Are you dealing ants—lots and lots of ants? Do you feel as if your exterior walls and foundation should be sealed enough to keep those ants out? If so, you might be scratching your head right now. We get it. It can be a mystery. And the answer isn't a simple one. We can't just give you a quick list of entry points because the list would be long, and many of the entry points wouldn't apply to your specific issue. For instance, if you live in an apartment on the 4th floor, your entry points differ from someone who lives in an old farmhouse. So to make things simple, we'll give you some facts about ants that can help you figure it out.
1. Most ants don't chew their way in.
Most ants that get into Knoxville homes do so by finding entry points. There is really only one type of ant that can chew its way into your home. It is called a carpenter ant. If the ants you're dealing with are carpenter ants, it is likely they got in through a piece of wood that has been damaged by water. Damp, decaying wood is softer than hardwood and easier to create tunnels in. Check to see if your ants are about ⅝ of an inch long and entirely black. These are appropriately called black carpenter ants and are the most destructive carpenter ants that get into Knoxville homes. Properly identifying your ants as black carpenter ants can give you valuable insight into how they got in. While these ants can get in through entry points that already exist, they are strongly attracted to moisture-damaged wood.
2. Ants can use very tiny entry points.
If you think carpenter ants are tiny at only ⅝ of an inch in length, put into perspective that they are the largest ants that will get into your Knoxville home. Every other ant is smaller. Some are really small. That means they can get in through the tiniest of cracks. Some of these cracks are impossible to see and patch up. But this isn't the case for all entry points. If you have a gap in the weatherstripping around an exterior door or a damaged door sweep, you can detect these openings by turning off the lights inside your home on a bright, sunny day. If you have entry points, they'll shine. This method can work with entry points around basement windows as well. If light is coming in, so can ants.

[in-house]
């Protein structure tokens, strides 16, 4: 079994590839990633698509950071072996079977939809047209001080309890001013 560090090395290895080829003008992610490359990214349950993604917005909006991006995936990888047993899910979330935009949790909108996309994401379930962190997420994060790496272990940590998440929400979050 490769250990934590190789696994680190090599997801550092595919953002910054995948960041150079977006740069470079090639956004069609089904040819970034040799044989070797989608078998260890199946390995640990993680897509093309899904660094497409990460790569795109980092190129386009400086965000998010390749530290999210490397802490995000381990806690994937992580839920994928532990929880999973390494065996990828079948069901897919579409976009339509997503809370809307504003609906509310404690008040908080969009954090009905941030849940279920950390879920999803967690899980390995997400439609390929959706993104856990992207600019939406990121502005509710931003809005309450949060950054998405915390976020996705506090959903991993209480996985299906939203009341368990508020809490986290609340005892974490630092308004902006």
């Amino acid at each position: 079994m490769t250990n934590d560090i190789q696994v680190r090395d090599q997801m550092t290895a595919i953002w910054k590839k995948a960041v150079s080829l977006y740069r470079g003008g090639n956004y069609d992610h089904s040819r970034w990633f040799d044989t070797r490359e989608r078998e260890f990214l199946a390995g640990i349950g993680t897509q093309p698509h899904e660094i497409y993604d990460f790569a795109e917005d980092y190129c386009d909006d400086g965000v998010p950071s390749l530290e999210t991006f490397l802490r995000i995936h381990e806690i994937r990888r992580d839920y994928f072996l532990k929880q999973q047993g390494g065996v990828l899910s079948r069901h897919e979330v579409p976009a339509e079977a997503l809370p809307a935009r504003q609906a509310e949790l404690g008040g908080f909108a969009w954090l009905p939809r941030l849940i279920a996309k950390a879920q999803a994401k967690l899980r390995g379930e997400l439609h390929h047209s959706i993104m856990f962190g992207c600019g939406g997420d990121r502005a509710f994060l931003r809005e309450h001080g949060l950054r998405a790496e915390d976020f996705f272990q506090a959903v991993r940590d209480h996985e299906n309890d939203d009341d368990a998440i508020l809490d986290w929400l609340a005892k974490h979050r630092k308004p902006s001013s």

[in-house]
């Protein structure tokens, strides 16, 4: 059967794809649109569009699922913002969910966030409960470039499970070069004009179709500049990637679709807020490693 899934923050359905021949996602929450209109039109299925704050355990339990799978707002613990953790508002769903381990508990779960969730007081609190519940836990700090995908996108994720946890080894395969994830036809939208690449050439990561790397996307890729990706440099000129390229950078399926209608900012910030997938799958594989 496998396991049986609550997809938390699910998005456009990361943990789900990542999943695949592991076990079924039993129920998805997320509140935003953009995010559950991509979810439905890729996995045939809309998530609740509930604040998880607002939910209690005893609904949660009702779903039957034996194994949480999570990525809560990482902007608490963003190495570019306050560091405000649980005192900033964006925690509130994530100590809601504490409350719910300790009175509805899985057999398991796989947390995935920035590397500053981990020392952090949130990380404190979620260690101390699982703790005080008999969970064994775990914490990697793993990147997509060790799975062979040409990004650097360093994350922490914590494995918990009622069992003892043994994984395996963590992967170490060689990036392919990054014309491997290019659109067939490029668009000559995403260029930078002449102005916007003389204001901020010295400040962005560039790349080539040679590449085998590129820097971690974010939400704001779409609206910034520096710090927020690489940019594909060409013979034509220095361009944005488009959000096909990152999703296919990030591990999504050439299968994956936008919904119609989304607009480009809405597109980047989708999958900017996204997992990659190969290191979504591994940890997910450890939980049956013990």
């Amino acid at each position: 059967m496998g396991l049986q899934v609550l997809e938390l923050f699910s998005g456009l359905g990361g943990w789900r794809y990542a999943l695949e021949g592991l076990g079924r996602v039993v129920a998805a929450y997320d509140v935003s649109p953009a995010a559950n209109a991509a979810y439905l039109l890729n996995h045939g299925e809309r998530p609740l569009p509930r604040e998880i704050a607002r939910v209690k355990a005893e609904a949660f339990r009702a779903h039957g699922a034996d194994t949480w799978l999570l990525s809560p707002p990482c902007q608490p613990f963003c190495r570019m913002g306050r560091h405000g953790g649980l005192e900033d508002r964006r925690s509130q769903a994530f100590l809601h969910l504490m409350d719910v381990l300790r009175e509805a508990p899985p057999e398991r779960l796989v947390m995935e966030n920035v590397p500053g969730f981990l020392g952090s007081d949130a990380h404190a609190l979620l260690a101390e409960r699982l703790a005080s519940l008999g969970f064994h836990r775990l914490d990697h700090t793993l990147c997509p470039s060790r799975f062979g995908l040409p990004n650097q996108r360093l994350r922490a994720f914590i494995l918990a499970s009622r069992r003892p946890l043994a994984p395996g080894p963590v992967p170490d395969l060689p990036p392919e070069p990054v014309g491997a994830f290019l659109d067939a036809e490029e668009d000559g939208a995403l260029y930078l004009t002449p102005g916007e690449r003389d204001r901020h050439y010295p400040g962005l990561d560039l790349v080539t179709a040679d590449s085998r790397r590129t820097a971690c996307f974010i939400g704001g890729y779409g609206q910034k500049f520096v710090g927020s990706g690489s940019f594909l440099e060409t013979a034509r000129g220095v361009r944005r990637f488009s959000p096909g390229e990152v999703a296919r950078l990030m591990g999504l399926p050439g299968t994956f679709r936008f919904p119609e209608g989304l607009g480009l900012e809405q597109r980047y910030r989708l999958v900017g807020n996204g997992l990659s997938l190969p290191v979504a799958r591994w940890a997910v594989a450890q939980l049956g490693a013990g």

3. Ants are drawn to moisture.
Pipes are superhighways for ants. If there is a gap around pipes that go into a structure, ants will take advantage of it. Once inside, they'll follow pipes right up into your kitchen or bathroom. If you have tiny ants coming out from under your kitchen faucet or crawling around in the cabinet under your sink, they may have followed pipes into your home.
This attraction to moisture brings ants into landscaping. If you have dense landscaping near your home, you may want to inspect your foundation walls behind the vegetation. These will be at higher risk for an invasion.
4. Some ants are drawn to electrical boxes.
These ants will get on your engine or climb into the electrical box on the side of your home. If these are the type of ant you have, they may be coming in through gaps around wire conduit (this is the plastic that pipe wires are fed through). Check your utilities for ant activity.
While there are many ways ants can get in, there is one sure way to get them out. Russell's Pest Control provides the Greater Knoxville area with superior pest control and superior service. If you've had it with ants, we can help you put that ant infestation in your rearview mirror. Our highly trained and experienced pest professionals are educated in the habits and habitats of several ant species that are common pests in our area, and they use field-tested strategies and EPA-approved products to deal with them effectively. If you have questions, we have answers. Get started by requesting a free, in-home pest control evaluation today.
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